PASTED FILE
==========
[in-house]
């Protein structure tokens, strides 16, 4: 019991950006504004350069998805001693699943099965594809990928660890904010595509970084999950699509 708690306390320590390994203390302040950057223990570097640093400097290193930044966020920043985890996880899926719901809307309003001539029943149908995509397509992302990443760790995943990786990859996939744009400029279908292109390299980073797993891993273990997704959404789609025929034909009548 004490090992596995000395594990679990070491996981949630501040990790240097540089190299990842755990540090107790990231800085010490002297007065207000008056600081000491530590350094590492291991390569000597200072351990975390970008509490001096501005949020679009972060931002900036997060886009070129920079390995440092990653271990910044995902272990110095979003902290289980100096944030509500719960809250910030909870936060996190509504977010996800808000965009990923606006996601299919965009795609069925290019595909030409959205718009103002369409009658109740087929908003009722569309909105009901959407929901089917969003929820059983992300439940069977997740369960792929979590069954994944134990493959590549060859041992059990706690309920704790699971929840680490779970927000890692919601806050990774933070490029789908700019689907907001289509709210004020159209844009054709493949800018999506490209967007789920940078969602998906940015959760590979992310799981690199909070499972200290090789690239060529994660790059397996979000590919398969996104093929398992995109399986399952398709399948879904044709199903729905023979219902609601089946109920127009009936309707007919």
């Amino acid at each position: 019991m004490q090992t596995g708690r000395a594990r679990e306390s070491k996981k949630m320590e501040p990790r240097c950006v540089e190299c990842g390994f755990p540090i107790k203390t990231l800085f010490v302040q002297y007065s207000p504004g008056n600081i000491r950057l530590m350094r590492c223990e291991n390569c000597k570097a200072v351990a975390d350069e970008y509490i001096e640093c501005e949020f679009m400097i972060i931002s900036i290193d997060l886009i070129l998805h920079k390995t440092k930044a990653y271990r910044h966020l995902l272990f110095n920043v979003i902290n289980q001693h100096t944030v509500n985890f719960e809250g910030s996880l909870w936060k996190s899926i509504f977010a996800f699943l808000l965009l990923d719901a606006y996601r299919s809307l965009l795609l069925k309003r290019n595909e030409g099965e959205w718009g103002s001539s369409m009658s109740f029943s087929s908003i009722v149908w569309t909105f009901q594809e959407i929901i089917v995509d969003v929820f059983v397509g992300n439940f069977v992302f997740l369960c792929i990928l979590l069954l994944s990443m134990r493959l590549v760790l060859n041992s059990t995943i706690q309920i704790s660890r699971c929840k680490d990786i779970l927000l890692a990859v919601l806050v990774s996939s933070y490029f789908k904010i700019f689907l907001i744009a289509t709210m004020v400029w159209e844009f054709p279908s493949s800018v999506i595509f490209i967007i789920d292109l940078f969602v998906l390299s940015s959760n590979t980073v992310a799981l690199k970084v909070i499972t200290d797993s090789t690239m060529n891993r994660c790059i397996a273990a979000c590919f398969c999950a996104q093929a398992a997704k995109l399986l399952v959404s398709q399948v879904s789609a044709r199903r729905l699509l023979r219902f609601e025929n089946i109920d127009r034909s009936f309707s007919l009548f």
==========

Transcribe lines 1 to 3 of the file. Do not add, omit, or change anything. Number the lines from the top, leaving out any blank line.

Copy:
[in-house]
């Protein structure tokens, strides 16, 4: 019991950006504004350069998805001693699943099965594809990928660890904010595509970084999950699509 708690306390320590390994203390302040950057223990570097640093400097290193930044966020920043985890996880899926719901809307309003001539029943149908995509397509992302990443760790995943990786990859996939744009400029279908292109390299980073797993891993273990997704959404789609025929034909009548 004490090992596995000395594990679990070491996981949630501040990790240097540089190299990842755990540090107790990231800085010490002297007065207000008056600081000491530590350094590492291991390569000597200072351990975390970008509490001096501005949020679009972060931002900036997060886009070129920079390995440092990653271990910044995902272990110095979003902290289980100096944030509500719960809250910030909870936060996190509504977010996800808000965009990923606006996601299919965009795609069925290019595909030409959205718009103002369409009658109740087929908003009722569309909105009901959407929901089917969003929820059983992300439940069977997740369960792929979590069954994944134990493959590549060859041992059990706690309920704790699971929840680490779970927000890692919601806050990774933070490029789908700019689907907001289509709210004020159209844009054709493949800018999506490209967007789920940078969602998906940015959760590979992310799981690199909070499972200290090789690239060529994660790059397996979000590919398969996104093929398992995109399986399952398709399948879904044709199903729905023979219902609601089946109920127009009936309707007919």
């Amino acid at each position: 019991m004490q090992t596995g708690r000395a594990r679990e306390s070491k996981k949630m320590e501040p990790r240097c950006v540089e190299c990842g390994f755990p540090i107790k203390t990231l800085f010490v302040q002297y007065s207000p504004g008056n600081i000491r950057l530590m350094r590492c223990e291991n390569c000597k570097a200072v351990a975390d350069e970008y509490i001096e640093c501005e949020f679009m400097i972060i931002s900036i290193d997060l886009i070129l998805h920079k390995t440092k930044a990653y271990r910044h966020l995902l272990f110095n920043v979003i902290n289980q001693h100096t944030v509500n985890f719960e809250g910030s996880l909870w936060k996190s899926i509504f977010a996800f699943l808000l965009l990923d719901a606006y996601r299919s809307l965009l795609l069925k309003r290019n595909e030409g099965e959205w718009g103002s001539s369409m009658s109740f029943s087929s908003i009722v149908w569309t909105f009901q594809e959407i929901i089917v995509d969003v929820f059983v397509g992300n439940f069977v992302f997740l369960c792929i990928l979590l069954l994944s990443m134990r493959l590549v760790l060859n041992s059990t995943i706690q309920i704790s660890r699971c929840k680490d990786i779970l927000l890692a990859v919601l806050v990774s996939s933070y490029f789908k904010i700019f689907l907001i744009a289509t709210m004020v400029w159209e844009f054709p279908s493949s800018v999506i595509f490209i967007i789920d292109l940078f969602v998906l390299s940015s959760n590979t980073v992310a799981l690199k970084v909070i499972t200290d797993s090789t690239m060529n891993r994660c790059i397996a273990a979000c590919f398969c999950a996104q093929a398992a997704k995109l399986l399952v959404s398709q399948v879904s789609a044709r199903r729905l699509l023979r219902f609601e025929n089946i109920d127009r034909s009936f309707s007919l009548f």